Islamic Art and the Supernatural: the Ashmolean Museum’s new exhibition

by iwamag

‘Now, perhaps more than ever, it is important for museums to draw attention to and increase understanding of world cultures and to demonstrate what we share and how we share it.’ This is how Dr. Xa Sturgis, Director of the Ashmolean Museum, commented the opening of the exhibition Power and Protection: Islamic Art and the Supernatural.

It is a fact indeed that the human beings have always developed a belief in the supernatural and the practice of divination, across all times and cultures. Yet, this set of beliefs and practices is influenced by different factors, the major being religious tradition.

The exhibition Power and Protection exemplifies these two points: the universality and specificity of the belief in the supernatural. The universal attraction towards the supernatural merges and is integrated into popular religion. Islam, as every religion, permeates the supernatural lives of the Muslims.

The Horoscope of Iskandar, from the Nativity Book of Iskandar Sultan ibn ‘Umar Shaykh. Shiraz, Iran, 1411. © Wellcome Library, London

The Horoscope of Iskandar, from the Nativity Book of Iskandar Sultan ibn ‘Umar Shaykh. Shiraz, Iran, 1411. © Wellcome Library, London.

Astrology is the most known result of the human approach to the supernatural. The exhibitions at the Ashmolean opens with a gallery dedicated to objects associated with divination: astrology and geomancy, ‘the science of sand’. The beautiful Horoscope of Prince Iskandar (1384-1415), created in 1411, is not only the result of the study of the prince’s horoscope: it was manipulated to suggest celestial support for Iskandar’s political claims. It is, in fact, a stunning work that combines pure divination and political goals: something common to all cultures.

Geomancy is instead something less known: its aim is to interpret marks made in the earth. This divinatory practice is strictly linked to the design of particular objects such as the tablet the museum describes as a 13th-century ‘computer’. The device is completely unique, with no evidence of a comparable object from any other culture.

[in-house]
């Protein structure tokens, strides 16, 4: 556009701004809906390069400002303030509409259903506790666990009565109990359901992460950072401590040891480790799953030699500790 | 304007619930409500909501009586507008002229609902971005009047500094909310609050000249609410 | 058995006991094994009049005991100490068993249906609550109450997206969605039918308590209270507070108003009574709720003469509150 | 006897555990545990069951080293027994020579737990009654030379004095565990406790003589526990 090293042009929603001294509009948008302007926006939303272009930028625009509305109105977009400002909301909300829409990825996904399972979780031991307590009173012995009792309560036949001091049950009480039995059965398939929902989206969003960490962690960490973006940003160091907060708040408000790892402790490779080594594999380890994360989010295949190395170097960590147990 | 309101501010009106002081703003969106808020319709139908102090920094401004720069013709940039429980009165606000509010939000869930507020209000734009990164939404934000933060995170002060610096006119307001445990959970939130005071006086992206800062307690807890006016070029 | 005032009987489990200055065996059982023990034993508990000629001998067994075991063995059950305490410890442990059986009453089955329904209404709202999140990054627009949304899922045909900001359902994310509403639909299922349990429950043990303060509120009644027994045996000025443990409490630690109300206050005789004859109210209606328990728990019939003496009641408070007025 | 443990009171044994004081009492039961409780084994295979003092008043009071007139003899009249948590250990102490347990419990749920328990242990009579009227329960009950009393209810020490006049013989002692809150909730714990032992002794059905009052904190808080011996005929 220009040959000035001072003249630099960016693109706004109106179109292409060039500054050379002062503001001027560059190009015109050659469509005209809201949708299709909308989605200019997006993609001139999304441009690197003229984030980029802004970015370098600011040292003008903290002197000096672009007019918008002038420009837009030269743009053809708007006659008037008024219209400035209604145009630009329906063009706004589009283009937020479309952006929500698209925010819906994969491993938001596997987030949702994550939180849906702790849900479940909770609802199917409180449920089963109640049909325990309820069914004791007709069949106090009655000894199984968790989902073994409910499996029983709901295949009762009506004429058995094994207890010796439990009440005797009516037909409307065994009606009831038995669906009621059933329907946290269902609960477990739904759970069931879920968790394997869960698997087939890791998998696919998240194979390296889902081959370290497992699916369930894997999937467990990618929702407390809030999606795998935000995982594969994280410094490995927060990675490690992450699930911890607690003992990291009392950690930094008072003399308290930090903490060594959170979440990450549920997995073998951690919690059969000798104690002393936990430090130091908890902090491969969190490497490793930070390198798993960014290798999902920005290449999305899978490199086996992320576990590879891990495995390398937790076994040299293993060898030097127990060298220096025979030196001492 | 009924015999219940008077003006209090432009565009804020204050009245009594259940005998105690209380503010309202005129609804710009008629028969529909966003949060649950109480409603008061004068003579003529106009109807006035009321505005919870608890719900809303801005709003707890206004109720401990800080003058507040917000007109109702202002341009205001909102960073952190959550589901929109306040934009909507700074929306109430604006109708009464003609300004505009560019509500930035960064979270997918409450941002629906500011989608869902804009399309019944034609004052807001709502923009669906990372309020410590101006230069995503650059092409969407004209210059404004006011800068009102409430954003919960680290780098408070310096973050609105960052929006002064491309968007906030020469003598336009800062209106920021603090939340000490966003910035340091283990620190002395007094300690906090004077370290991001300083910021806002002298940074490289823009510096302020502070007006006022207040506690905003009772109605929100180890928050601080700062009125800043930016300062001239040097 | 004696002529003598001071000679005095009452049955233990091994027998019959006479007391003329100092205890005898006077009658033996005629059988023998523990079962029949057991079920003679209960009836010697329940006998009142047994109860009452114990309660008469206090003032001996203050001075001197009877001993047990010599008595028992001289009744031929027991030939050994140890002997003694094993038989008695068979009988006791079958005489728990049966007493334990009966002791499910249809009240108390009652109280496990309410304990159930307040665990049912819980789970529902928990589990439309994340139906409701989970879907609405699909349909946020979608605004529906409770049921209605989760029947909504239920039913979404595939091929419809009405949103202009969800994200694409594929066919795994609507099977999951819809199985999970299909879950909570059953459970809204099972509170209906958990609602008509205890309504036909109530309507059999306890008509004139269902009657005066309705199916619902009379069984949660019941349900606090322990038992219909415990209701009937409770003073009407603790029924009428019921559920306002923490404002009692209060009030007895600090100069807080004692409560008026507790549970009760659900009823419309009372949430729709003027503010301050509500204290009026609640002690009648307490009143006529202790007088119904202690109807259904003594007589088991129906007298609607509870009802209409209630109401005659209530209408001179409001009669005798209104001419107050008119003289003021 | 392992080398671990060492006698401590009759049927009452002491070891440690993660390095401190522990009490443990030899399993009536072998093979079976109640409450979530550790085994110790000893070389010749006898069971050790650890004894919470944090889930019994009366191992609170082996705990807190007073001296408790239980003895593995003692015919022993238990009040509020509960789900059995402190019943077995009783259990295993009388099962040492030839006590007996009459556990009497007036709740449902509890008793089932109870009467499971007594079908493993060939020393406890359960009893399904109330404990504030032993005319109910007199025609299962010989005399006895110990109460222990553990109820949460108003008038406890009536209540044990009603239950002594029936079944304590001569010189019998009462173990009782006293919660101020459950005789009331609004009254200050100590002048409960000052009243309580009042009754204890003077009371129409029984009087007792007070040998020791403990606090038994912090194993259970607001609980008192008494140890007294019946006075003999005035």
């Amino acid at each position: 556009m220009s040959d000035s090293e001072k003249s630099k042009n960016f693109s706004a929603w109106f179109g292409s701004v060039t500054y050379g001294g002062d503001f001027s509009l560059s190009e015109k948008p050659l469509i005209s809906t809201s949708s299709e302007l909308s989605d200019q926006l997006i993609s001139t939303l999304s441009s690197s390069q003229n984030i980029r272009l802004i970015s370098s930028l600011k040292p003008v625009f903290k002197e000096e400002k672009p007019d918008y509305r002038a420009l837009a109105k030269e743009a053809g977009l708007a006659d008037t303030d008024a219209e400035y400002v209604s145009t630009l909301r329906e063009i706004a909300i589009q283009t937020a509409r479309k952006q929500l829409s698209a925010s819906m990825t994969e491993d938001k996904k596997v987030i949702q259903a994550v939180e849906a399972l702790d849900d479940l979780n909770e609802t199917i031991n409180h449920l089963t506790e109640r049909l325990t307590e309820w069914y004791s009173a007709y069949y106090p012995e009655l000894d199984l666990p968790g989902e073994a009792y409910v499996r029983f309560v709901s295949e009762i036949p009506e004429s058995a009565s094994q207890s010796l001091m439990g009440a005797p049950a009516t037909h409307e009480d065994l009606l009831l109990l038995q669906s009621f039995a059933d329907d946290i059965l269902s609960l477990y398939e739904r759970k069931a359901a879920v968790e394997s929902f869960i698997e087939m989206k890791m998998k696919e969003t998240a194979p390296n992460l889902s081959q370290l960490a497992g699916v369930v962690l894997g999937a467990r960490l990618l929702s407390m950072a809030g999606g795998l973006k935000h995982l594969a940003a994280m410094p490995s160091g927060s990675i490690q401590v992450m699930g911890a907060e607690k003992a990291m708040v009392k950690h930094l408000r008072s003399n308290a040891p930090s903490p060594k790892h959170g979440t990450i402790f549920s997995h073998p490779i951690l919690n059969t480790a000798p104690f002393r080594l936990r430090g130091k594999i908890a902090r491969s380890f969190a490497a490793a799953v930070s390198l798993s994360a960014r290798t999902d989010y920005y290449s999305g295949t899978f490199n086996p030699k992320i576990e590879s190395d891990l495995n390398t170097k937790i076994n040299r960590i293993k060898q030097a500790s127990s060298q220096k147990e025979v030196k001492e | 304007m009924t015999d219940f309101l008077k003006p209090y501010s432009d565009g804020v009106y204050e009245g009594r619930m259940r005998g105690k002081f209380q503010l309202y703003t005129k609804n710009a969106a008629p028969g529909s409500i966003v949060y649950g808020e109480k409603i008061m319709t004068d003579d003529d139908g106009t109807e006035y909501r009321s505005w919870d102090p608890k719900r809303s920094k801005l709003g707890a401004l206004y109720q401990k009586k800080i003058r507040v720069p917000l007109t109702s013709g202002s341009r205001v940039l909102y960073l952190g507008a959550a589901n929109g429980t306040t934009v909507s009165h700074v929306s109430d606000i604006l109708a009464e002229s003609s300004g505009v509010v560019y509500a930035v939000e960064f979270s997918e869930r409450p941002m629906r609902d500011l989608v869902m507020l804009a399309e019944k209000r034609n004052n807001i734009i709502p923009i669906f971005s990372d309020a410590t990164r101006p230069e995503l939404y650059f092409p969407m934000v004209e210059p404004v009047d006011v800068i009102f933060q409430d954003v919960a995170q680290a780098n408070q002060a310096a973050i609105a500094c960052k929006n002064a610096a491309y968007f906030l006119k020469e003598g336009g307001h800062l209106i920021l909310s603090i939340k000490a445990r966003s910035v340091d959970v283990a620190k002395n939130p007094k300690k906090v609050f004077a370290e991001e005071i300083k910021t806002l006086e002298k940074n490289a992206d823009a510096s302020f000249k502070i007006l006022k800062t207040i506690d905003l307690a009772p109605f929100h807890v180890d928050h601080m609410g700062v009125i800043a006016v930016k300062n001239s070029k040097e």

Geomantic tablet. Probably from Damascus, Syria, 1241–2. © Trustees of the British Museum

Geomantic tablet. Probably from Damascus, Syria, 1241–2. © Trustees of the British Museum

 Islam and the culture it developed is of course strictly related to the Qur’anic text, and the belief in the supernatural is no exception: the exhibition goes on to examine the power of the written word. Holy verses are inscribed on Turkish talismanic shirts, worn for protection in battles or during times of illness, and Qur’anic text embellishes magic medicinal bowls.

Talismanic shirt Ottoman Empire, 18th century or later. © Nour Foundation. Courtesy of the Khalili Family Trust

Talismanic shirt. Ottoman Empire, 18th century or later. © Nour Foundation. Courtesy of the Khalili Family Trust

Talismans and amulets are inscribed, too. These personal objects, created to harness and channel protective and healing powers, are miniature Qur’ans, jewels and small objects designed to be worn and easily carried in everyday life.

The showcased objects span from Morocco to China, from the 12th to the 20th centuries, their usage could be related to the private sphere, as well as to public and dramatic events such as battles or royal births. This shows how the supernatural have influenced virtually everyone, everywhere. Superstition has a crucial role in human experience, and this exhibition illustrates the Islamic response to it.

Power and Protection: Islamic Art and the Supernatural
October 20, 2016–January 15, 2017
Ashmolean Museum, The John Sainsbury Exhibition Gallery, Oxford (UK)
further info: ashmolean.org

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